Kathie Lee Gifford remembers consoling ‘totally shocked’ Ethel Kennedy after son Michael’s sudden death

Kathie Lee Gifford says she consoled the Kennedy family after her step-daughter’s husband Michael was killed in a 1997 skiing accident.

The veteran talk show host detailed comforting Ethel Kennedy with the help of a Bible verse in the wake of Kennedy’s son’s sudden death in her book out Tuesday, “It’s Never Too Late,” People reports.

“She was literally paralyzed with grief,” the 67-year-old “Today” alum told People, noting Robert F. Kennedy’s widow “was grieving so deeply that she couldn’t move.”

Ethel Kennedy and Kathie Lee Gifford
Ethel Kennedy and Kathie Lee Gifford (Getty Images)

Michael was 39 when he was skiing in Aspen, Colorado and slammed into a tree on Dec. 31, 1997. He was pronounced dead later at the hospital.

“I found myself standing directly across from Ethel Kennedy, still in her ski suit but disheveled, with her jacket hanging from her waist,” Gifford recalled of standing outside Michael’s hospital room, adding that his mother had a look of “utter and total shock.”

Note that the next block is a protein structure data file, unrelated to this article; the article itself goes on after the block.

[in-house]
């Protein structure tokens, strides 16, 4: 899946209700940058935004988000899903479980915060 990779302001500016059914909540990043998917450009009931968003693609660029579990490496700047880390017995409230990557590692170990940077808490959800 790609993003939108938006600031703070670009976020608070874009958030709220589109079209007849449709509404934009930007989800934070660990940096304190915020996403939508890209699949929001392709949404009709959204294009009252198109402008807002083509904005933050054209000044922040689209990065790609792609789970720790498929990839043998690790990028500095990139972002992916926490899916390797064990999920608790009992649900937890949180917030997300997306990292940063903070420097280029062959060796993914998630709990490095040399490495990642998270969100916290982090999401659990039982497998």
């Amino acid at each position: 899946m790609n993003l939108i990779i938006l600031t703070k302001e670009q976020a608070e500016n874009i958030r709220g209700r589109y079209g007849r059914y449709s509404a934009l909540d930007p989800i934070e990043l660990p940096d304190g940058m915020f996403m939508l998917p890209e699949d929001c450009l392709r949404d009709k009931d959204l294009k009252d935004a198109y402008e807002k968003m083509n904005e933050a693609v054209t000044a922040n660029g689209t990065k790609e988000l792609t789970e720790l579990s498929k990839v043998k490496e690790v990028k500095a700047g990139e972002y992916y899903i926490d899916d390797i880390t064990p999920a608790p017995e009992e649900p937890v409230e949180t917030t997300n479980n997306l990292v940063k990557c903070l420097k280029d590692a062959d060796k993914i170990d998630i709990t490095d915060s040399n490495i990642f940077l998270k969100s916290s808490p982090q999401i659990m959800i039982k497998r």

“My God, I thought, how much can one woman take?” Gifford wrote, pointing also to RFK’s 1968 assassination.

“I quietly walked over to her and embraced her and whispered how sorry I was. She had always been very candid that Michael was her favorite child of the eleven she had born,” the Daytime Emmy winner wrote. “And now, he, too, was gone.”

Despite Ethel’s silence, Gifford recalled that she was firm about not leaving Michael’s “lifeless body, shaking her head adamantly when anyone came in to try to convince her to depart.”

At the time of his death, Michael had recently split from wife Victoria Gifford, the daughter of Kathie Lee’s late husband and former New York Giants player Frank Gifford, after reports that he’d had an affair with their teenage babysitter.

Gifford said she prayed silently to herself before whispering a Bible verse to Ethel, who had “had religion her whole life.”

“To be absent from the body is to be present with the Lord,” Gifford remembered reciting to Kennedy, which she believes to be “the only words that could comfort her long enough to give her the strength to move away from her beloved son.”

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